Sunday, January 22, 2012



the open-content textbooks collection that anyone can edit.
2,425 books with 40,134 pages

Wall St: "Apple Worth More than Greece"

At $400 billion, Apple is worth more than (GDP of) Greece

Here is why:
Apple Profit More Than Doubles as IPhone Demand Fuels Sales - Businessweek

Here is result:
Things Apple is worth more than

iBooks 2: Apple re-inventing textbooks, for iPad only

1 hour video, well worth watching...
Apple - Apple Events - Apple Special Event January 2012
You will need Apple's QuickTime to watch it...

Here are some facts mentioned:
  • High school drop-out rate in US is 30-40%
  • Textbooks are expensive ($50-70), and re-used for 5 years, not in great shape, heavy

    Not mentioned, but known otherwise:
    Steve Jobs described textbooks as an '$8 billion a year industry ripe for digital destruction',
    in conversations with his biographer Walter Isaacson.

    Here is what is new:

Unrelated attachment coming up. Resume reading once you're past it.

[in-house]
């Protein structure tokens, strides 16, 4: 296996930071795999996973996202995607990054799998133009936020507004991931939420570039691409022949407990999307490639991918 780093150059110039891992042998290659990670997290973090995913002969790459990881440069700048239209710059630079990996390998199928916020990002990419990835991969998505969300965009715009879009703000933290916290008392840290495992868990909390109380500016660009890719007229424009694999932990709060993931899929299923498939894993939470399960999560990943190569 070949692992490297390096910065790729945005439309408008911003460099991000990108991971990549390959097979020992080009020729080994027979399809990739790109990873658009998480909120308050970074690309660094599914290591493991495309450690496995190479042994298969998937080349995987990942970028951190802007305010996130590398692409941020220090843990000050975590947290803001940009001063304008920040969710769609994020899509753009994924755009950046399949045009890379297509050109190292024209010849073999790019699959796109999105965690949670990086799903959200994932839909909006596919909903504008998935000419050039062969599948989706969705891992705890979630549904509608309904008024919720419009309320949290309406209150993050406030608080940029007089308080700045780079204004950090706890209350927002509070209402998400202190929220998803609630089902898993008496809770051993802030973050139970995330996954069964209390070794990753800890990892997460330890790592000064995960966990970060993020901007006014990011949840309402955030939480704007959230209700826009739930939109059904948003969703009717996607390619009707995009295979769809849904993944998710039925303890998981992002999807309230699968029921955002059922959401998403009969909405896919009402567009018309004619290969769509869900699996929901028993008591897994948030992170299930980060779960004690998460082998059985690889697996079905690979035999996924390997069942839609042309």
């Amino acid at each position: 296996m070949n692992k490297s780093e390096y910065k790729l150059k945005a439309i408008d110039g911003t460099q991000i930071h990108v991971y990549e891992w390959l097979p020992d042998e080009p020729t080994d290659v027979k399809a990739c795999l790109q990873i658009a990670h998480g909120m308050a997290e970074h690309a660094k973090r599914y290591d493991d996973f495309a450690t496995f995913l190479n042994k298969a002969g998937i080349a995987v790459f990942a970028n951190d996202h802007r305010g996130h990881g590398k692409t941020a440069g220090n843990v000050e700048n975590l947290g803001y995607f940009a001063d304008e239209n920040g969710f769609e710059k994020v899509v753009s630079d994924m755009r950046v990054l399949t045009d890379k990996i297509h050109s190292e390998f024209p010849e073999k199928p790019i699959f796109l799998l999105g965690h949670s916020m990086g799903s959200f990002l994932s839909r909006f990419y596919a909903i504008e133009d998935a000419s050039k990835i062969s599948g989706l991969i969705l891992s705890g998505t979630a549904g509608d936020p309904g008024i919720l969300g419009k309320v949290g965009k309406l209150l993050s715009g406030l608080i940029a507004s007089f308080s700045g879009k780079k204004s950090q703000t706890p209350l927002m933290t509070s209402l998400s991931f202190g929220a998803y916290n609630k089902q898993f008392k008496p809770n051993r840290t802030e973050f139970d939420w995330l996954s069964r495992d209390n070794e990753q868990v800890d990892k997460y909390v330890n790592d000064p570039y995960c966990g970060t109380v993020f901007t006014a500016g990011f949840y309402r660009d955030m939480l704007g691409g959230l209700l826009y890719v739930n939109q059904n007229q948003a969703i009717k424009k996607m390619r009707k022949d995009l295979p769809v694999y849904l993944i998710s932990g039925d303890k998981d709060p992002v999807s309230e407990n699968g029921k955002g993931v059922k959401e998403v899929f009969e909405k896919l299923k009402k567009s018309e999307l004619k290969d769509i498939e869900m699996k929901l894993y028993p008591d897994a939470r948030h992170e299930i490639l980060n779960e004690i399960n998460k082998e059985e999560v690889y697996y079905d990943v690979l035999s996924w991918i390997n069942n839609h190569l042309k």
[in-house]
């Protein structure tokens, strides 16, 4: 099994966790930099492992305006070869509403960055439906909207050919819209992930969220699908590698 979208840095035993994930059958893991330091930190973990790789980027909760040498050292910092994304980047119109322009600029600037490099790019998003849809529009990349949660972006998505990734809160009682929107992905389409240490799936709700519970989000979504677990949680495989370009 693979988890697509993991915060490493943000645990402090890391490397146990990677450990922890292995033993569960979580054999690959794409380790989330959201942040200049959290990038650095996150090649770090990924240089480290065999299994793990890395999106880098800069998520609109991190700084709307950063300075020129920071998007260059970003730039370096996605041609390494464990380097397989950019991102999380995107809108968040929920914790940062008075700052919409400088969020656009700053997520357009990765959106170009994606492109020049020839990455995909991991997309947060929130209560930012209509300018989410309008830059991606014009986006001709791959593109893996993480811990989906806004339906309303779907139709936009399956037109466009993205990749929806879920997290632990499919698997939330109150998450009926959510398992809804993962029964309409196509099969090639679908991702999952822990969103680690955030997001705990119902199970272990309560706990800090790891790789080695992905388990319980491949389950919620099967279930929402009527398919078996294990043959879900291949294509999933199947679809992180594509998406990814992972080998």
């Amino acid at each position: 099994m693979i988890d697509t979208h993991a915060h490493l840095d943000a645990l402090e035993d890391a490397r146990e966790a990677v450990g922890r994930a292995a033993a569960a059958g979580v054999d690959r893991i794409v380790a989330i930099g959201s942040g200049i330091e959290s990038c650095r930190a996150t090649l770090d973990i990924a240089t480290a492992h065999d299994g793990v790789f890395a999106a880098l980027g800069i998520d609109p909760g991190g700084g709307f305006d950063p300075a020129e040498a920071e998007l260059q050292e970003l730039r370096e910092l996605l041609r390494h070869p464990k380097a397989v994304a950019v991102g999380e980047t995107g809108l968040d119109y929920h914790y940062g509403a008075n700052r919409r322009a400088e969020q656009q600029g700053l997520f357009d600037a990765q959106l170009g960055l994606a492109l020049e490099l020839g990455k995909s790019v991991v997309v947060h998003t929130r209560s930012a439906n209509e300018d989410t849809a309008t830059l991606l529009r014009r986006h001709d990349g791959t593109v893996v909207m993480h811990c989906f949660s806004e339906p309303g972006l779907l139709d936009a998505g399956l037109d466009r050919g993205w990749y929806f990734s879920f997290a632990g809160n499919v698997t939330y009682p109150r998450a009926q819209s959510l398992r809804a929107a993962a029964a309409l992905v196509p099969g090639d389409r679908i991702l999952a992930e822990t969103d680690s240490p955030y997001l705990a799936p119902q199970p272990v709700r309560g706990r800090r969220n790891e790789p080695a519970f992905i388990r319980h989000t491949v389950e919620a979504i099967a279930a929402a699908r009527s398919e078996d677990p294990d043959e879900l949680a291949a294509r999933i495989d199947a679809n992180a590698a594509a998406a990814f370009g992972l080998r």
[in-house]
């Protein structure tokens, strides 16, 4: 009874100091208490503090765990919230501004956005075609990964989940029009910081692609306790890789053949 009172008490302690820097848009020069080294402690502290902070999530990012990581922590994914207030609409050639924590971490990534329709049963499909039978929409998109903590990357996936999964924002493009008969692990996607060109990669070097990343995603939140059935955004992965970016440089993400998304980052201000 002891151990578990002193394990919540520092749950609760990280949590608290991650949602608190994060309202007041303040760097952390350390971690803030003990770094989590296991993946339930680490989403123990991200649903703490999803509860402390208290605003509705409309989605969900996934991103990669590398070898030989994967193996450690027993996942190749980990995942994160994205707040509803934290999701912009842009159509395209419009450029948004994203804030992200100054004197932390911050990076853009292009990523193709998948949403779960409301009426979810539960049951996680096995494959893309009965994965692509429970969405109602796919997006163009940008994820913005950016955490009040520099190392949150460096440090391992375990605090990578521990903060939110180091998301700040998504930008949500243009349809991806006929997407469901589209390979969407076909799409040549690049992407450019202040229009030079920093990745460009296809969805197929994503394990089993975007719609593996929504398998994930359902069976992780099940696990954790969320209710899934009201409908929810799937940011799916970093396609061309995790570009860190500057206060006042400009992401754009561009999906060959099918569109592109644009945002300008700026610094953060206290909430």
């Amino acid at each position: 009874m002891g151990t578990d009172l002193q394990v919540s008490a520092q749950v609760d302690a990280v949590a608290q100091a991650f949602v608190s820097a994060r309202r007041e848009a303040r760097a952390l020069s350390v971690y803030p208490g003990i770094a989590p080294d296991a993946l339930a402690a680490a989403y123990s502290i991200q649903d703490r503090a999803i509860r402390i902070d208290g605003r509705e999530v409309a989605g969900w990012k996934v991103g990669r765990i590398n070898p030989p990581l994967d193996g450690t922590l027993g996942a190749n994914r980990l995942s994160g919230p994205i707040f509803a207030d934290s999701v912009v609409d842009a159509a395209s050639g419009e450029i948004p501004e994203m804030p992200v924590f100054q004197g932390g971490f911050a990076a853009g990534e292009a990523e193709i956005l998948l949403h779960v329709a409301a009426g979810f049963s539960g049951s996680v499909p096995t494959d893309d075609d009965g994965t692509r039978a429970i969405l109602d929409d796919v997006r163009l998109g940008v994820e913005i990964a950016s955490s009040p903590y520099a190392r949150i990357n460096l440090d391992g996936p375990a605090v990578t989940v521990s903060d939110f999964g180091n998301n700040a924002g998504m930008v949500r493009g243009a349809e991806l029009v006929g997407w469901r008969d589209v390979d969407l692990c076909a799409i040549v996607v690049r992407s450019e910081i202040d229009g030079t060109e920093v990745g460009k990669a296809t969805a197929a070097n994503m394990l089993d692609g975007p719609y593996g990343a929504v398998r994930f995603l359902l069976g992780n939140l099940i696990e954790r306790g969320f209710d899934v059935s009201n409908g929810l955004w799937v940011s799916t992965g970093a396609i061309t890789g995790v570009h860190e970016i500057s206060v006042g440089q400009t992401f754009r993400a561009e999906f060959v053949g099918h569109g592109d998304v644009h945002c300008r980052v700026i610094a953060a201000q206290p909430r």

• iBooks 2, a new/improved iPad app for interactive books
  • iBooks Author, a new "free" Mac app for making those interactive books
  • "Textbooks" section on iTunes, for those interactive books
  • iTunes U app for iPad, to view free education materials (books?) on iTunes U
  • iTunes U for K-12 education (so far it was only for universities)

    Apple in Education

    The bottom line: a well polished system for teaching, based on iPad and Mac.
    It looks great!

    But this is an "exclusive club". No iPad and Mac, no iBooks.

    And there is a problem, hidden in the "fine print" of iBooks Author license.
    While the tool is free, materials created by it MUST be distributed bu iTunes.
    The author gets 70% and Apple 30%, as usual. It could be free also.
    The material is "locked in" Apple platform. So "free" is not really free anymore.
    Everybody needs at least an iPad.

    Here is an opinion by Sascha Segan @ PC Magazine:
    iBooks Author: You Work For Apple Now

    There is no doubt that there will be imitations of iBooks.
    It would be great if they are done as HTML5, to be completely portable.
    And they should be able to work nice on 7" screens, such as Amazon Kindle Fire.
    The target should be a $100 tablet that everybody can have.

    The platform can be called "Web Books", or "we Books".
    While Apple has "i" line for private exclusive use ("I Books"),
    there could be a parallel "we" line for a collective good, like Wikipedia.

    In fact, Apple is already using ePub, that is just zipped HTML, CSS and images,
    with some proprietary extensions. The key for Apple is ability to control distribution,
    so this could encourage people to produce content...